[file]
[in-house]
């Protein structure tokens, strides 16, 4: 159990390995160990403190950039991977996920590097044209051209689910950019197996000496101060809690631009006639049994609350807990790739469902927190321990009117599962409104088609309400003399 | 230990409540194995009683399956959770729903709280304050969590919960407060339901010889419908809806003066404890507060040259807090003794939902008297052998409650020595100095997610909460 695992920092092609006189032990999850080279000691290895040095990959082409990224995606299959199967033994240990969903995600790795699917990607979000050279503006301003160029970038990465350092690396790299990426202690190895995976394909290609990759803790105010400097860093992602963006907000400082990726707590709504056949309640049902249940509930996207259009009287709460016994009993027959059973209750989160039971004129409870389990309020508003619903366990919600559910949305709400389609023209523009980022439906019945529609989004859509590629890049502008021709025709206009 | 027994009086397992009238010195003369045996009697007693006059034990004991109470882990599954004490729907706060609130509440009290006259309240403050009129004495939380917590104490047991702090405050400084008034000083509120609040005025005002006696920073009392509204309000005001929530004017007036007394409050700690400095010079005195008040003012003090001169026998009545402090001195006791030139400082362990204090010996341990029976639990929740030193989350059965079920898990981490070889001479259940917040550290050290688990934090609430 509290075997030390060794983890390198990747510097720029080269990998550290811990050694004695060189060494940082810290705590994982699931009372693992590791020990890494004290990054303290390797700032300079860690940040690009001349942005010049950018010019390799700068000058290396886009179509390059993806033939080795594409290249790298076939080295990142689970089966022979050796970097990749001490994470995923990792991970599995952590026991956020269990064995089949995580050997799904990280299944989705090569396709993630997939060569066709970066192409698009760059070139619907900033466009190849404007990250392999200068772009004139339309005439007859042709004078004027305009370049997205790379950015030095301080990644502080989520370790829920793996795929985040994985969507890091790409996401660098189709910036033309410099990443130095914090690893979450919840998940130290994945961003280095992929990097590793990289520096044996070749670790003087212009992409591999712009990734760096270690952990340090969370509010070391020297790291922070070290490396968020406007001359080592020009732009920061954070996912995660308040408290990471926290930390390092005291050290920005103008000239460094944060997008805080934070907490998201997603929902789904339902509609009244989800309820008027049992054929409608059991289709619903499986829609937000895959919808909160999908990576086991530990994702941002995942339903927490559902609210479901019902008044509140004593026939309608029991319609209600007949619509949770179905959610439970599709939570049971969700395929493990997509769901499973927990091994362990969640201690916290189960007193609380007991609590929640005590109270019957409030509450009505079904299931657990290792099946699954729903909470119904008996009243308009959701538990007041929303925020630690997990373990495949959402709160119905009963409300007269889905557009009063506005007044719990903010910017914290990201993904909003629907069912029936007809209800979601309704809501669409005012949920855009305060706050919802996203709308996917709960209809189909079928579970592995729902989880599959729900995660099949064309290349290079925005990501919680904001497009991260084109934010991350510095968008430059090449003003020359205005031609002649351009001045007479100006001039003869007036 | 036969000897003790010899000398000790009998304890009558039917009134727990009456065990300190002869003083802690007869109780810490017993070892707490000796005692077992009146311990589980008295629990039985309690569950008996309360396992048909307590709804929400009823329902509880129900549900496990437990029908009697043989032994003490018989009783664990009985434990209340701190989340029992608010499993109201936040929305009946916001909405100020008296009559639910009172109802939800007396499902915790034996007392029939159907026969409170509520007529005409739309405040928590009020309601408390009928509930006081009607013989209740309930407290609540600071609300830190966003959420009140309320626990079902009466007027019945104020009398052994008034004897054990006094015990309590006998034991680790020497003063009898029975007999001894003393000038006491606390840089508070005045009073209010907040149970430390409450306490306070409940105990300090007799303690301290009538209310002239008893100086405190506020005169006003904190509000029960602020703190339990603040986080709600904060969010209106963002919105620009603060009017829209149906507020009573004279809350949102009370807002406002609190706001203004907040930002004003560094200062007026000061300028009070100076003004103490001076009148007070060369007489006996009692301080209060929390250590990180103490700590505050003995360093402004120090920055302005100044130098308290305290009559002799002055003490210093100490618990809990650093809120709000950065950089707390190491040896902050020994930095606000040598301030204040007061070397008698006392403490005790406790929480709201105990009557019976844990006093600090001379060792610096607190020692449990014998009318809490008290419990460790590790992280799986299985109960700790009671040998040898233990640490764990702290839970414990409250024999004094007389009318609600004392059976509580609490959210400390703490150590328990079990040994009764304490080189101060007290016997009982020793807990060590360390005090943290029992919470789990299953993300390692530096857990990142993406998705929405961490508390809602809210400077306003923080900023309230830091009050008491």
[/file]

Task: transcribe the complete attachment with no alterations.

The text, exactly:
[in-house]
């Protein structure tokens, strides 16, 4: 159990390995160990403190950039991977996920590097044209051209689910950019197996000496101060809690631009006639049994609350807990790739469902927190321990009117599962409104088609309400003399 | 230990409540194995009683399956959770729903709280304050969590919960407060339901010889419908809806003066404890507060040259807090003794939902008297052998409650020595100095997610909460 695992920092092609006189032990999850080279000691290895040095990959082409990224995606299959199967033994240990969903995600790795699917990607979000050279503006301003160029970038990465350092690396790299990426202690190895995976394909290609990759803790105010400097860093992602963006907000400082990726707590709504056949309640049902249940509930996207259009009287709460016994009993027959059973209750989160039971004129409870389990309020508003619903366990919600559910949305709400389609023209523009980022439906019945529609989004859509590629890049502008021709025709206009 | 027994009086397992009238010195003369045996009697007693006059034990004991109470882990599954004490729907706060609130509440009290006259309240403050009129004495939380917590104490047991702090405050400084008034000083509120609040005025005002006696920073009392509204309000005001929530004017007036007394409050700690400095010079005195008040003012003090001169026998009545402090001195006791030139400082362990204090010996341990029976639990929740030193989350059965079920898990981490070889001479259940917040550290050290688990934090609430 509290075997030390060794983890390198990747510097720029080269990998550290811990050694004695060189060494940082810290705590994982699931009372693992590791020990890494004290990054303290390797700032300079860690940040690009001349942005010049950018010019390799700068000058290396886009179509390059993806033939080795594409290249790298076939080295990142689970089966022979050796970097990749001490994470995923990792991970599995952590026991956020269990064995089949995580050997799904990280299944989705090569396709993630997939060569066709970066192409698009760059070139619907900033466009190849404007990250392999200068772009004139339309005439007859042709004078004027305009370049997205790379950015030095301080990644502080989520370790829920793996795929985040994985969507890091790409996401660098189709910036033309410099990443130095914090690893979450919840998940130290994945961003280095992929990097590793990289520096044996070749670790003087212009992409591999712009990734760096270690952990340090969370509010070391020297790291922070070290490396968020406007001359080592020009732009920061954070996912995660308040408290990471926290930390390092005291050290920005103008000239460094944060997008805080934070907490998201997603929902789904339902509609009244989800309820008027049992054929409608059991289709619903499986829609937000895959919808909160999908990576086991530990994702941002995942339903927490559902609210479901019902008044509140004593026939309608029991319609209600007949619509949770179905959610439970599709939570049971969700395929493990997509769901499973927990091994362990969640201690916290189960007193609380007991609590929640005590109270019957409030509450009505079904299931657990290792099946699954729903909470119904008996009243308009959701538990007041929303925020630690997990373990495949959402709160119905009963409300007269889905557009009063506005007044719990903010910017914290990201993904909003629907069912029936007809209800979601309704809501669409005012949920855009305060706050919802996203709308996917709960209809189909079928579970592995729902989880599959729900995660099949064309290349290079925005990501919680904001497009991260084109934010991350510095968008430059090449003003020359205005031609002649351009001045007479100006001039003869007036 | 036969000897003790010899000398000790009998304890009558039917009134727990009456065990300190002869003083802690007869109780810490017993070892707490000796005692077992009146311990589980008295629990039985309690569950008996309360396992048909307590709804929400009823329902509880129900549900496990437990029908009697043989032994003490018989009783664990009985434990209340701190989340029992608010499993109201936040929305009946916001909405100020008296009559639910009172109802939800007396499902915790034996007392029939159907026969409170509520007529005409739309405040928590009020309601408390009928509930006081009607013989209740309930407290609540600071609300830190966003959420009140309320626990079902009466007027019945104020009398052994008034004897054990006094015990309590006998034991680790020497003063009898029975007999001894003393000038006491606390840089508070005045009073209010907040149970430390409450306490306070409940105990300090007799303690301290009538209310002239008893100086405190506020005169006003904190509000029960602020703190339990603040986080709600904060969010209106963002919105620009603060009017829209149906507020009573004279809350949102009370807002406002609190706001203004907040930002004003560094200062007026000061300028009070100076003004103490001076009148007070060369007489006996009692301080209060929390250590990180103490700590505050003995360093402004120090920055302005100044130098308290305290009559002799002055003490210093100490618990809990650093809120709000950065950089707390190491040896902050020994930095606000040598301030204040007061070397008698006392403490005790406790929480709201105990009557019976844990006093600090001379060792610096607190020692449990014998009318809490008290419990460790590790992280799986299985109960700790009671040998040898233990640490764990702290839970414990409250024999004094007389009318609600004392059976509580609490959210400390703490150590328990079990040994009764304490080189101060007290016997009982020793807990060590360390005090943290029992919470789990299953993300390692530096857990990142993406998705929405961490508390809602809210400077306003923080900023309230830091009050008491």